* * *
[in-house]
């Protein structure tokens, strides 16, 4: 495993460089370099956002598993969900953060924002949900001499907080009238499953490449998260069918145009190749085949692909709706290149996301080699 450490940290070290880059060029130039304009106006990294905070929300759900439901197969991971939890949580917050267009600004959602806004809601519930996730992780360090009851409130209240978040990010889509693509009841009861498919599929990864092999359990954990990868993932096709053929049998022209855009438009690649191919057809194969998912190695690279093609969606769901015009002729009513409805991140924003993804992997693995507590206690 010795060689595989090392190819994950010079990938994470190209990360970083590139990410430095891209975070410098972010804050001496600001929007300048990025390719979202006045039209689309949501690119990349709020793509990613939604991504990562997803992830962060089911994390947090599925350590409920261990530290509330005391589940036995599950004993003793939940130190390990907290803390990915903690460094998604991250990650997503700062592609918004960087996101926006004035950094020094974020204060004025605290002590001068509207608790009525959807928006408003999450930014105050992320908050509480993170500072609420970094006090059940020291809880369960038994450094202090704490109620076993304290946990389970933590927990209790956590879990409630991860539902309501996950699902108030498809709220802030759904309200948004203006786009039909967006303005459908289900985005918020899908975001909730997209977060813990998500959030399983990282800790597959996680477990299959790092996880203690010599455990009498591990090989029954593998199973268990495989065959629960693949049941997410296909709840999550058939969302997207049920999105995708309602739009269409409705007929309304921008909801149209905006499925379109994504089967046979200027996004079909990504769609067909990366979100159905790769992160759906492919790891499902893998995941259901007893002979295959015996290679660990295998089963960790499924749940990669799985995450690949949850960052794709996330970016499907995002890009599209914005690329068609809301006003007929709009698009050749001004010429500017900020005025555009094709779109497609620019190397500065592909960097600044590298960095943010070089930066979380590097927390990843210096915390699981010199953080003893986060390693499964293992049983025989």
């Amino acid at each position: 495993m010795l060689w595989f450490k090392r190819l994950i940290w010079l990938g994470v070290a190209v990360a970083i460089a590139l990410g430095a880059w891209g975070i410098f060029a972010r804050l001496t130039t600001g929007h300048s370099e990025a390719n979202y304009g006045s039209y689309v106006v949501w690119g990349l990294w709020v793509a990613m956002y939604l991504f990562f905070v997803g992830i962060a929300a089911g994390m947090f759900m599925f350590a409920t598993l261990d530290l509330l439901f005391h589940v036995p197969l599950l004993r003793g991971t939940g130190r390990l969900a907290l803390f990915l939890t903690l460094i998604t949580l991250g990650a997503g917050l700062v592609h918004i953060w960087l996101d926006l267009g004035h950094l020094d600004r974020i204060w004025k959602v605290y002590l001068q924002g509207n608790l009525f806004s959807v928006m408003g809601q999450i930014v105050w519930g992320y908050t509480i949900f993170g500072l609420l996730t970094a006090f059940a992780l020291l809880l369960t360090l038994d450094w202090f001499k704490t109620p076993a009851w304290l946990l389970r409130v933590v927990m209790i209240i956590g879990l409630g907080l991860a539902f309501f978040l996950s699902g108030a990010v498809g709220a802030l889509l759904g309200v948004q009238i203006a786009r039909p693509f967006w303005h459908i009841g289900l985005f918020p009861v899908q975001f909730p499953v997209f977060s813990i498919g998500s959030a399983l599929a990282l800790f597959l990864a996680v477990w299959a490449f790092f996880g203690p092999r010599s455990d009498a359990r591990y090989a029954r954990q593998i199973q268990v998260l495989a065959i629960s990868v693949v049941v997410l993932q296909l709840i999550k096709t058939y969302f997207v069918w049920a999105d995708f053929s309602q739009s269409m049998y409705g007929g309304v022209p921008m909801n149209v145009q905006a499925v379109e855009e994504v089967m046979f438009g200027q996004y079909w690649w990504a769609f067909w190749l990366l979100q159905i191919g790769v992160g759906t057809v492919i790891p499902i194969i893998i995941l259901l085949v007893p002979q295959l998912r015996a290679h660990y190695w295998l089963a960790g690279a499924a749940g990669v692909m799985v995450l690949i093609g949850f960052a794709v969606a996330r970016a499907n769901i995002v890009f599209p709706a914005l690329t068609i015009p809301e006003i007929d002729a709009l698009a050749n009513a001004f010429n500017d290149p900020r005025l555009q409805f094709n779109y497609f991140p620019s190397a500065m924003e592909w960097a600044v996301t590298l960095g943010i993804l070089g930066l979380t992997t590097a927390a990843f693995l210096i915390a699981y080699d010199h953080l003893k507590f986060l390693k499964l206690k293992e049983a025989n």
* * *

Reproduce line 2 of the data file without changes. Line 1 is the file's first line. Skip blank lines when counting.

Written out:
């Protein structure tokens, strides 16, 4: 495993460089370099956002598993969900953060924002949900001499907080009238499953490449998260069918145009190749085949692909709706290149996301080699 450490940290070290880059060029130039304009106006990294905070929300759900439901197969991971939890949580917050267009600004959602806004809601519930996730992780360090009851409130209240978040990010889509693509009841009861498919599929990864092999359990954990990868993932096709053929049998022209855009438009690649191919057809194969998912190695690279093609969606769901015009002729009513409805991140924003993804992997693995507590206690 010795060689595989090392190819994950010079990938994470190209990360970083590139990410430095891209975070410098972010804050001496600001929007300048990025390719979202006045039209689309949501690119990349709020793509990613939604991504990562997803992830962060089911994390947090599925350590409920261990530290509330005391589940036995599950004993003793939940130190390990907290803390990915903690460094998604991250990650997503700062592609918004960087996101926006004035950094020094974020204060004025605290002590001068509207608790009525959807928006408003999450930014105050992320908050509480993170500072609420970094006090059940020291809880369960038994450094202090704490109620076993304290946990389970933590927990209790956590879990409630991860539902309501996950699902108030498809709220802030759904309200948004203006786009039909967006303005459908289900985005918020899908975001909730997209977060813990998500959030399983990282800790597959996680477990299959790092996880203690010599455990009498591990090989029954593998199973268990495989065959629960693949049941997410296909709840999550058939969302997207049920999105995708309602739009269409409705007929309304921008909801149209905006499925379109994504089967046979200027996004079909990504769609067909990366979100159905790769992160759906492919790891499902893998995941259901007893002979295959015996290679660990295998089963960790499924749940990669799985995450690949949850960052794709996330970016499907995002890009599209914005690329068609809301006003007929709009698009050749001004010429500017900020005025555009094709779109497609620019190397500065592909960097600044590298960095943010070089930066979380590097927390990843210096915390699981010199953080003893986060390693499964293992049983025989």